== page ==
Keystone College

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Keystone College
KCLogo.png
Motto Progress Through Effort
Established 1868
Type Private, 4-year, Co-Educational
Endowment $8 million[1]
President Dr. David Coppola
Undergraduates 1,773
Location La Plume and Factoryville, Pennsylvania, USA
Campus Residential Area
270 acres (1.1 km²)
Colors Orange and Blue
Sports 14 men's and women's teams
Nickname Giants
Website Keystone College
One College Green
La Plume, PA 18440

Keystone College is a small private, competitive, liberal arts and sciences college located in Northeastern Pennsylvania. Its official mailing address is La Plume, Pennsylvania in Lackawanna County; however, much of the campus is in Factoryville, Pennsylvania in Wyoming County. The school was founded in 1868.

Enrolling just under 1,700 students, Keystone offers 40 associate and baccalaureate degree programs in business, communications, education, fine arts, natural science and mathematics, and social sciences.

Keystone College is located about 12 miles (18 km) from Scranton, 110 miles (175 km) from New York City and 115 miles (185 km) from Philadelphia.

History[edit]

Keystone Academy was founded in 1868 by Dr. John Harris. The Academy was originally chartered by the Commonwealth of Pennsylvania in 1868, with instruction beginning the following year in the local Baptist church in Factoryville. At the time it was chartered, Keystone Academy was the only high school between Binghamton, New York and Scranton, Pennsylvania. In 1934, Keystone Academy was rechartered as Scranton-Keystone Junior College. In 1944, the name of the College was shortened to Keystone Junior College. The current name Keystone College was adopted in 1995. In 1998, the College received formal approval from the Pennsylvania Department of Education to offer baccalaureate degree programs. In 2014, Keystone received approval to offer master's degrees.

Presidents of the College[edit]

  • Dr. David L. Coppola 2013–present[2]
  • Dr. Edward G. Boehm, Jr. 1995–2013
  • Charles F. Kennedy 1994–1995
  • Dr. Robert E. Mooney, Jr. 1987–1994
  • Margaretta Belin Chamberlin 1985–1987
  • Dr. Louis V. Wilcox, Jr. 1983–1985
  • John B. Hibbard 1975–1983
  • Dr. Harry K. Miller 1960–1975
  • Dr. Blake Tewksbury 1945–1960
  • Byron S. Hollinshead 1934–1945

Chairperson of the Board of Trustees[edit]

  • Susan Belin: 2012-present
  • Thomas G. Spiecher '72: 2012–present
  • Harry Dowling '69: 2010–2012
  • William Bender: 2008–2010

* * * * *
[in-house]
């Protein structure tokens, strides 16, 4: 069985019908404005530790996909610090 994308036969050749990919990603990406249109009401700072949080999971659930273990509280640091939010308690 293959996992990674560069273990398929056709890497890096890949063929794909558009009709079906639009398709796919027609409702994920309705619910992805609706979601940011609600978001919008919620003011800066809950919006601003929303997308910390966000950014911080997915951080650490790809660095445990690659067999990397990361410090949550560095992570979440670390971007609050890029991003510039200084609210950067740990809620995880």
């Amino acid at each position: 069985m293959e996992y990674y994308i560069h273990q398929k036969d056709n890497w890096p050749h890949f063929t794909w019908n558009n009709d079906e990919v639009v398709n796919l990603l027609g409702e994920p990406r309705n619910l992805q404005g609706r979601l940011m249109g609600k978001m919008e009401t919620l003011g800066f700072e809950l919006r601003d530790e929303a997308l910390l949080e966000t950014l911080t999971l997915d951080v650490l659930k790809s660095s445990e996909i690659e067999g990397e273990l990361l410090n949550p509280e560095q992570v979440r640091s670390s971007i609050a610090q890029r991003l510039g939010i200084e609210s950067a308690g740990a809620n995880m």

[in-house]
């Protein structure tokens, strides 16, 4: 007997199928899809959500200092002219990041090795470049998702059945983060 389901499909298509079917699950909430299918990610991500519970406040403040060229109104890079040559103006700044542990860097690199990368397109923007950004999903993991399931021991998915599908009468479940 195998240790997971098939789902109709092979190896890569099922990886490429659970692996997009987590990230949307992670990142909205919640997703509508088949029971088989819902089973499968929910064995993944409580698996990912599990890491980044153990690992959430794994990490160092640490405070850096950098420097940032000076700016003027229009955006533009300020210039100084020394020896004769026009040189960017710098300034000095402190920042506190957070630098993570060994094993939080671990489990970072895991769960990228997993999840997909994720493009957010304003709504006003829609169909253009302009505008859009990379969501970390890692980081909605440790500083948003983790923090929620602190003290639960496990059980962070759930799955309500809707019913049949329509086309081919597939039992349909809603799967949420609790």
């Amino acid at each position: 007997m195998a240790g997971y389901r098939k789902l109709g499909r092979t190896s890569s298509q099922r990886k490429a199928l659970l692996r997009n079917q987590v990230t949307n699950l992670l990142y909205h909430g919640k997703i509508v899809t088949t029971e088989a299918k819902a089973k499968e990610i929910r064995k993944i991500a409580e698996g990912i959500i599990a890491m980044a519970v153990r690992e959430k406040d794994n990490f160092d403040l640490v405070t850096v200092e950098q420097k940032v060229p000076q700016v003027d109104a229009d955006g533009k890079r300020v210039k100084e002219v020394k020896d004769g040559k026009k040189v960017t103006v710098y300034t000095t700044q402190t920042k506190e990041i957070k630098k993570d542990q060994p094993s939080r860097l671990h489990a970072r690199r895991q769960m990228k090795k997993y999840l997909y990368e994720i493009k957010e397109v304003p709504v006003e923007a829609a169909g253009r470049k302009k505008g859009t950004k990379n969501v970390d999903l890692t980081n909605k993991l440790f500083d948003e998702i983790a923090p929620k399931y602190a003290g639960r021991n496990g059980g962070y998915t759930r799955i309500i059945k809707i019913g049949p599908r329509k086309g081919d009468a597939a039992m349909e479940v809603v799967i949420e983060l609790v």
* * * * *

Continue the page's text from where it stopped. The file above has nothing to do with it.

• Diane Paparo '76: 2006–2008
  • David L. Tressler: 2004–2006

Campus[edit]

Sickler Hall

Keystone College is located on a 270 acre (1.1 km²) tract at the gateway to the Endless Mountains of Northeastern Pennsylvania. The campus is 15 miles northwest of Scranton, on U.S. Routes 6 and 11 and is spread over both Lackawanna and Wyoming counties.

Woodlands Campus[edit]

Keystone's 170-acre Woodlands Campus features approximately seven miles of hiking trails that are open seven days a week from dawn until dusk.

Academic Buildings[edit]

  • Harris Hall: named after John Howard Harris, founder and benefactor of Keystone Academy.
  • Capwell Science Hall
  • Brooks Hall
  • Miller Library
  • Kemmerer Hall
  • Gardner Hall
  • Art Center

Administration/Non-Academic Buildings[edit]

  • Alumni Hall
  • Hedgewood
  • Hibbard Campus Center
  • Patrick Hall
  • Sabiston Hall
  • Sickler Hall
  • Sisson Hall
  • Ward Hall

Athletic Facilities[edit]

  • Athletic Track & Field Complex
  • Gambal Athletic Center: Ace Spalding Arena, Fornicola Wellness Center, Weight Training Room
  • Ned Boehm Field
  • Edmunds Field
  • Christy Mathewson Field
  • Diane Murray Tennis Center

Residence Halls[edit]

  • Moffat Residence Hall: A first-year experience community, Moffat is co-ed by suite with a capacity of approximately 140 students.
  • Frear/Reynolds Residence Hall: Features double occupancy rooms for the sophomore experience community. Co-ed by floor with a capacity of approximately 145 students.
  • Keystone Commons: An upperclassmen residence hall, the Commons is co-ed by suite with a capacity of approximately 60 students. An independent living community, each of its eight suites features four double occupancy rooms, three bathrooms, a common living room and a full kitchen.
  • Hollinshead Residence Hall: A first-year experience community, Hollinshead is co-ed by floor with approximately 50 students.
  • Tewksbury Residence Hall: A first-year experience community, Tewksbury is co-ed by floor with approximately 50 students.
  • Davis Hall: An independent living community, Davis features six bedrooms, three bathrooms, a common living room and a full kitchen. Davis is home to approximately 10 female upperclassmen.
  • 39 College Avenue: An independent living community, the house features four bedrooms, two bathrooms, a common living room, and a full kitchen and houses approximately nine female students.
  • 43 College Avenue: An independent living community.
  • Townhouses at 210 College Avenue: An independent living community.
  • West Campus: An independent living community

Publications[edit]

The Key is the student newspaper, which is published during the fall and spring semesters.[1]

Athletics[edit]

Keystone's 17 teams compete in the Colonial States Athletic Conference [2] as a Division III school under the NCAA. Teams are known as the Giants, named after the baseball team that alumnus Christy Mathewson played for.

Men's teams[edit]

  • Baseball
  • Basketball
  • Cross Country
  • Golf
  • Lacrosse
  • Soccer
  • Tennis
  • Track and Field

Women's teams[edit]

  • Basketball
  • Cross Country
  • Field Hockey
  • Lacrosse
  • Soccer
  • Softball
  • Tennis
  • Track and Field
  • Volleyball

Notable alumni[edit]

References[edit]

External links[edit]

Coordinates: 41°33′32″N 75°46′30″W / 41.559°N 75.775°W / 41.559; -75.775